Media Literacy

Health News Review is a website published by Gary Schwitzer that is dedicated to improving the accuracy of news stories about medical treatments, tests, products and procedures and helping consumers evaluate the evidence for and against new ideas in health care. To this end, the foundation established a set of ten criteria to apply to medical stories reported in the popular media in order to evaluate their accuracy, balance, and completeness. Editor-at-Large for MedPage Today, George Lundberg MD, refers to these criteria as “10 Rules to Expose Medical Junk News” and argues that, “While [Schwitzer’s] approach cannot prevent fraud, liars, and fabricators, a careful use of his criteria can help the reader filter out what is likely to be real junk, or even worse, harmful.” In an environment of medical hype, I’d have to agree.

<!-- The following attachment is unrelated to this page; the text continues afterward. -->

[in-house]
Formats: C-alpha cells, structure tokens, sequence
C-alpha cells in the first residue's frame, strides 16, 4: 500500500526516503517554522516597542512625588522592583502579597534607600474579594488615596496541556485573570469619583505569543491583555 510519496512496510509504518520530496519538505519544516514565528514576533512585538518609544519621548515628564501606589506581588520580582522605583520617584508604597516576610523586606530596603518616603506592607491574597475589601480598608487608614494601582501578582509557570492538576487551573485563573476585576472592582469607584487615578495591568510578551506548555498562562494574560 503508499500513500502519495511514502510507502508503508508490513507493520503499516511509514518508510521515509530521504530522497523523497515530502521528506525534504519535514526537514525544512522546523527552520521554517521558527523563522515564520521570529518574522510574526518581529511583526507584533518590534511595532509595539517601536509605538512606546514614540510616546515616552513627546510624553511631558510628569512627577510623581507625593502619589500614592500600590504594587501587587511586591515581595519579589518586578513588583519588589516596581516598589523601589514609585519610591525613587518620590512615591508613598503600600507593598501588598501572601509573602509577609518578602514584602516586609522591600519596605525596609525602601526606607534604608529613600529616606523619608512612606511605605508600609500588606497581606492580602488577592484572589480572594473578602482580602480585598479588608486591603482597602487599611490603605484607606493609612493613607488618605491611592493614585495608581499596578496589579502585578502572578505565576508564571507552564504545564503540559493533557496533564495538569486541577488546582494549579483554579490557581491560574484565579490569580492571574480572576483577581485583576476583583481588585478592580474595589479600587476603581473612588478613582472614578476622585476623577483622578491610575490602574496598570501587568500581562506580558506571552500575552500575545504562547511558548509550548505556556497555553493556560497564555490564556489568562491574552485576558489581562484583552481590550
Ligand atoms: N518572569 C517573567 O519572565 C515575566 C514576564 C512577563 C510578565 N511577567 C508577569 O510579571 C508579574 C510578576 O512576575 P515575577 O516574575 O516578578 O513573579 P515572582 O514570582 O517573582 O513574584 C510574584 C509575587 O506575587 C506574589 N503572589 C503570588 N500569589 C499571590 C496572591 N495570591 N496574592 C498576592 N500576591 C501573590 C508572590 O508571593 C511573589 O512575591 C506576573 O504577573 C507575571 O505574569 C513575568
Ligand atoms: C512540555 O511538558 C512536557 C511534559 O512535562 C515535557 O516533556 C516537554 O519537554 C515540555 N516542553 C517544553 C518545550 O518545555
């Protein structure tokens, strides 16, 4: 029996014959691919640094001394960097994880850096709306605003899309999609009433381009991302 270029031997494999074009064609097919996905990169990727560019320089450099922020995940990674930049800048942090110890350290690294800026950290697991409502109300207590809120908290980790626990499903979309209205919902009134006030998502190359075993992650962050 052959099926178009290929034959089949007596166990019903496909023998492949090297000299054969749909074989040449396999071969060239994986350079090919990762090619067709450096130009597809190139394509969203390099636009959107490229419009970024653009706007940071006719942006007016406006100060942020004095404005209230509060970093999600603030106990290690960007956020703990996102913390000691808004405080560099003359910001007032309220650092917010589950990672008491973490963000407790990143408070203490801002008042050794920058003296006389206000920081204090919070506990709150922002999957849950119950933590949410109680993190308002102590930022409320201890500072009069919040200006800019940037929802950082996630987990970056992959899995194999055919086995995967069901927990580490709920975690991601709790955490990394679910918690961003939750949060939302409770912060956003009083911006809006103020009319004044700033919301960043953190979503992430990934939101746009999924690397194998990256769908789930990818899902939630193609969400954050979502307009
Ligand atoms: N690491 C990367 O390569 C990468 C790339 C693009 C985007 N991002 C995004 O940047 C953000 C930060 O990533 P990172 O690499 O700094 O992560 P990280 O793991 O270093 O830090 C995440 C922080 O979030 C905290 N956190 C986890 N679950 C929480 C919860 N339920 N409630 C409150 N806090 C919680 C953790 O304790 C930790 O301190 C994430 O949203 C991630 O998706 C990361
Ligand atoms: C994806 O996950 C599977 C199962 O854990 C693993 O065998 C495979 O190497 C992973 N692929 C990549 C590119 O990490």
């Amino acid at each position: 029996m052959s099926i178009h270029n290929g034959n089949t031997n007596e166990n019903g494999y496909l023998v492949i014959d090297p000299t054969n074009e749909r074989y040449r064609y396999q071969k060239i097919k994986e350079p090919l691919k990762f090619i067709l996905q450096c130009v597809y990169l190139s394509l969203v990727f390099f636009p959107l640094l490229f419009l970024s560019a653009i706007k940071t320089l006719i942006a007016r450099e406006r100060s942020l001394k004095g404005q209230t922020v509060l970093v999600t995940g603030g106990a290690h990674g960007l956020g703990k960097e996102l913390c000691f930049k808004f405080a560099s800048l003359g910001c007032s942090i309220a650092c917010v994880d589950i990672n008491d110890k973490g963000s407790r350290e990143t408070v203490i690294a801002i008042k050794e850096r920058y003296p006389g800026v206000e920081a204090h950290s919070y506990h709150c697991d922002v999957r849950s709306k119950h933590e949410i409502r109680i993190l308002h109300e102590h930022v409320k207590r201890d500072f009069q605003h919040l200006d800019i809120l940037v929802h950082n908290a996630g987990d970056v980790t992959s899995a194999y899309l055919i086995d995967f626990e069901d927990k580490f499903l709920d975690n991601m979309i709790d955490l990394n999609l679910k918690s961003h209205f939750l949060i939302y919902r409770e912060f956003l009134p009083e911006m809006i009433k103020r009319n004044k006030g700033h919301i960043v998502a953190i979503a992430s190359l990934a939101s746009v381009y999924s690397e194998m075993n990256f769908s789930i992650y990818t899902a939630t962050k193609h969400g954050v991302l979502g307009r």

Check out “The Rules” and consider how they may be used to evaluate a news story about one of the most sensationalized and divisive topics in the breast cancer world: screening mammograms.

Rules for Medical Reporting:

  1. How available is the treatment/test/product/procedure to the likely reader/viewer/listener at the time of the report?
  2. What is the cost or charge for the test/treatment/product or procedure mentioned in the story? To the patient? The insurance company? The government?
  3. Is there evidence of disease mongering in the story? Does it oversell or exaggerate a condition or create unwarranted fear?